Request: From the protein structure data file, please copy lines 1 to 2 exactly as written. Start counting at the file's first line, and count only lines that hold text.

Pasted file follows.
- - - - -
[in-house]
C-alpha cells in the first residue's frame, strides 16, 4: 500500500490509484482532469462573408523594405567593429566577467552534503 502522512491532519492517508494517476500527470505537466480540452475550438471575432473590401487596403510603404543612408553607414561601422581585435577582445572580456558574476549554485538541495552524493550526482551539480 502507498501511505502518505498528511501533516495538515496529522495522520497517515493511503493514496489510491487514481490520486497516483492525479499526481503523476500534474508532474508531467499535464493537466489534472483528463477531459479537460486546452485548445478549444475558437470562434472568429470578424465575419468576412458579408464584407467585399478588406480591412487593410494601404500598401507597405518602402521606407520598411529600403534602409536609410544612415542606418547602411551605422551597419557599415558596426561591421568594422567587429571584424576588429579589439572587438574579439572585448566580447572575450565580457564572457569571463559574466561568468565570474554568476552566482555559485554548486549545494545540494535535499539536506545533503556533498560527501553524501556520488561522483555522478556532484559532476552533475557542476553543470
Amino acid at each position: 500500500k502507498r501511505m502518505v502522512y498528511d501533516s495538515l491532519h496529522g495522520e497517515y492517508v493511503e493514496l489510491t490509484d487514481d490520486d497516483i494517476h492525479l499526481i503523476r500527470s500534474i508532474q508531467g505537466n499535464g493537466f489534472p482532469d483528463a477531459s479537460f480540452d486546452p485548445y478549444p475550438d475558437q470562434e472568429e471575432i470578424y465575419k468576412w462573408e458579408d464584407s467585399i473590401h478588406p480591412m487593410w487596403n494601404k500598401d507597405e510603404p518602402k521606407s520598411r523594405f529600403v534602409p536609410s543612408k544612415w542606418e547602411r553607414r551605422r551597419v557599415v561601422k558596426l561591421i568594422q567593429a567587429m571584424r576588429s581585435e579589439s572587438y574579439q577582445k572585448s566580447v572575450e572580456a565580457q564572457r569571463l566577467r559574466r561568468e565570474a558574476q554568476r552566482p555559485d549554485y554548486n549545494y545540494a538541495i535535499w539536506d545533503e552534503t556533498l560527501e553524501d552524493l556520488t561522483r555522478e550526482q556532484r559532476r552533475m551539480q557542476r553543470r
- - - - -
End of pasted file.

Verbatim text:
[in-house]
C-alpha cells in the first residue's frame, strides 16, 4: 500500500490509484482532469462573408523594405567593429566577467552534503 502522512491532519492517508494517476500527470505537466480540452475550438471575432473590401487596403510603404543612408553607414561601422581585435577582445572580456558574476549554485538541495552524493550526482551539480 502507498501511505502518505498528511501533516495538515496529522495522520497517515493511503493514496489510491487514481490520486497516483492525479499526481503523476500534474508532474508531467499535464493537466489534472483528463477531459479537460486546452485548445478549444475558437470562434472568429470578424465575419468576412458579408464584407467585399478588406480591412487593410494601404500598401507597405518602402521606407520598411529600403534602409536609410544612415542606418547602411551605422551597419557599415558596426561591421568594422567587429571584424576588429579589439572587438574579439572585448566580447572575450565580457564572457569571463559574466561568468565570474554568476552566482555559485554548486549545494545540494535535499539536506545533503556533498560527501553524501556520488561522483555522478556532484559532476552533475557542476553543470